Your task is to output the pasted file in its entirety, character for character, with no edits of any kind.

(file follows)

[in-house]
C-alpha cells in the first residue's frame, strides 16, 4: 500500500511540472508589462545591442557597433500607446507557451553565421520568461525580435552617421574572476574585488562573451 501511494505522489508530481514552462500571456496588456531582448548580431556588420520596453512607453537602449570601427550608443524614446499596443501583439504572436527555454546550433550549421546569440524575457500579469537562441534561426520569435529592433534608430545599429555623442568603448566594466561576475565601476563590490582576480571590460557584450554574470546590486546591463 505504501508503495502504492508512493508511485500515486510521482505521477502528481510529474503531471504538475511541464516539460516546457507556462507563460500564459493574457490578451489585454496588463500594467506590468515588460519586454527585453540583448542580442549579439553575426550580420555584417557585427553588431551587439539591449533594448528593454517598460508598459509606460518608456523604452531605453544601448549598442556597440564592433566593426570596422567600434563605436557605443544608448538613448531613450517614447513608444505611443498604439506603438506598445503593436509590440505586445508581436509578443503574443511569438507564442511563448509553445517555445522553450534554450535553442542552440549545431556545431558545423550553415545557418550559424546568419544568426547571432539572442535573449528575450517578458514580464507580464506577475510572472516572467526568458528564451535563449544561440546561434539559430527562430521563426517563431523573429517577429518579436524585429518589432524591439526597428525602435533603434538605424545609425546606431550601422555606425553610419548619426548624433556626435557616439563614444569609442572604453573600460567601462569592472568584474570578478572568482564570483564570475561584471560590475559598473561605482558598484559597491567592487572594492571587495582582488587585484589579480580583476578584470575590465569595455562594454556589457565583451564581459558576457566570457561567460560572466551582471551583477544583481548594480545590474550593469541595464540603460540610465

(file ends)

[in-house]
C-alpha cells in the first residue's frame, strides 16, 4: 500500500511540472508589462545591442557597433500607446507557451553565421520568461525580435552617421574572476574585488562573451 501511494505522489508530481514552462500571456496588456531582448548580431556588420520596453512607453537602449570601427550608443524614446499596443501583439504572436527555454546550433550549421546569440524575457500579469537562441534561426520569435529592433534608430545599429555623442568603448566594466561576475565601476563590490582576480571590460557584450554574470546590486546591463 505504501508503495502504492508512493508511485500515486510521482505521477502528481510529474503531471504538475511541464516539460516546457507556462507563460500564459493574457490578451489585454496588463500594467506590468515588460519586454527585453540583448542580442549579439553575426550580420555584417557585427553588431551587439539591449533594448528593454517598460508598459509606460518608456523604452531605453544601448549598442556597440564592433566593426570596422567600434563605436557605443544608448538613448531613450517614447513608444505611443498604439506603438506598445503593436509590440505586445508581436509578443503574443511569438507564442511563448509553445517555445522553450534554450535553442542552440549545431556545431558545423550553415545557418550559424546568419544568426547571432539572442535573449528575450517578458514580464507580464506577475510572472516572467526568458528564451535563449544561440546561434539559430527562430521563426517563431523573429517577429518579436524585429518589432524591439526597428525602435533603434538605424545609425546606431550601422555606425553610419548619426548624433556626435557616439563614444569609442572604453573600460567601462569592472568584474570578478572568482564570483564570475561584471560590475559598473561605482558598484559597491567592487572594492571587495582582488587585484589579480580583476578584470575590465569595455562594454556589457565583451564581459558576457566570457561567460560572466551582471551583477544583481548594480545590474550593469541595464540603460540610465